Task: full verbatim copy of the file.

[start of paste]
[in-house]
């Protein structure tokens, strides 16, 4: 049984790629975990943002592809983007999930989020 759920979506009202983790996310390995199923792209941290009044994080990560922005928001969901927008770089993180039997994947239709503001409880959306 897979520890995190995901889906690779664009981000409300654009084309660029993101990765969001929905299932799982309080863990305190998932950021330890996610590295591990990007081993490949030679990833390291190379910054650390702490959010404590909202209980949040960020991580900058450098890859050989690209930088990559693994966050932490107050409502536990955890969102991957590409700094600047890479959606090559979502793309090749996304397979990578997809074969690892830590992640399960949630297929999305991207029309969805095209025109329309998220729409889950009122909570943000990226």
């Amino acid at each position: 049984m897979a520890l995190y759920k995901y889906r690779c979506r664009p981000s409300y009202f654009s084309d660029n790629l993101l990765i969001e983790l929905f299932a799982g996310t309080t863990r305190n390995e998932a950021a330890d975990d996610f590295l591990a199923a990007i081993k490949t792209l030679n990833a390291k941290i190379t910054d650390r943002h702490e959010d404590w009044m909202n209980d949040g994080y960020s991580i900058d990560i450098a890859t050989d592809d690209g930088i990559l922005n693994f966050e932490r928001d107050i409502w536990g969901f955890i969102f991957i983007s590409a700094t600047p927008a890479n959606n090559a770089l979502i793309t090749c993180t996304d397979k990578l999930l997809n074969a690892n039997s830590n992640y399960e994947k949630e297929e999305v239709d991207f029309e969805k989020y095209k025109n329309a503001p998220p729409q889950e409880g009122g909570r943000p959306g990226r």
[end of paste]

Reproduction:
[in-house]
């Protein structure tokens, strides 16, 4: 049984790629975990943002592809983007999930989020 759920979506009202983790996310390995199923792209941290009044994080990560922005928001969901927008770089993180039997994947239709503001409880959306 897979520890995190995901889906690779664009981000409300654009084309660029993101990765969001929905299932799982309080863990305190998932950021330890996610590295591990990007081993490949030679990833390291190379910054650390702490959010404590909202209980949040960020991580900058450098890859050989690209930088990559693994966050932490107050409502536990955890969102991957590409700094600047890479959606090559979502793309090749996304397979990578997809074969690892830590992640399960949630297929999305991207029309969805095209025109329309998220729409889950009122909570943000990226």
């Amino acid at each position: 049984m897979a520890l995190y759920k995901y889906r690779c979506r664009p981000s409300y009202f654009s084309d660029n790629l993101l990765i969001e983790l929905f299932a799982g996310t309080t863990r305190n390995e998932a950021a330890d975990d996610f590295l591990a199923a990007i081993k490949t792209l030679n990833a390291k941290i190379t910054d650390r943002h702490e959010d404590w009044m909202n209980d949040g994080y960020s991580i900058d990560i450098a890859t050989d592809d690209g930088i990559l922005n693994f966050e932490r928001d107050i409502w536990g969901f955890i969102f991957i983007s590409a700094t600047p927008a890479n959606n090559a770089l979502i793309t090749c993180t996304d397979k990578l999930l997809n074969a690892n039997s830590n992640y399960e994947k949630e297929e999305v239709d991207f029309e969805k989020y095209k025109n329309a503001p998220p729409q889950e409880g009122g909570r943000p959306g990226r």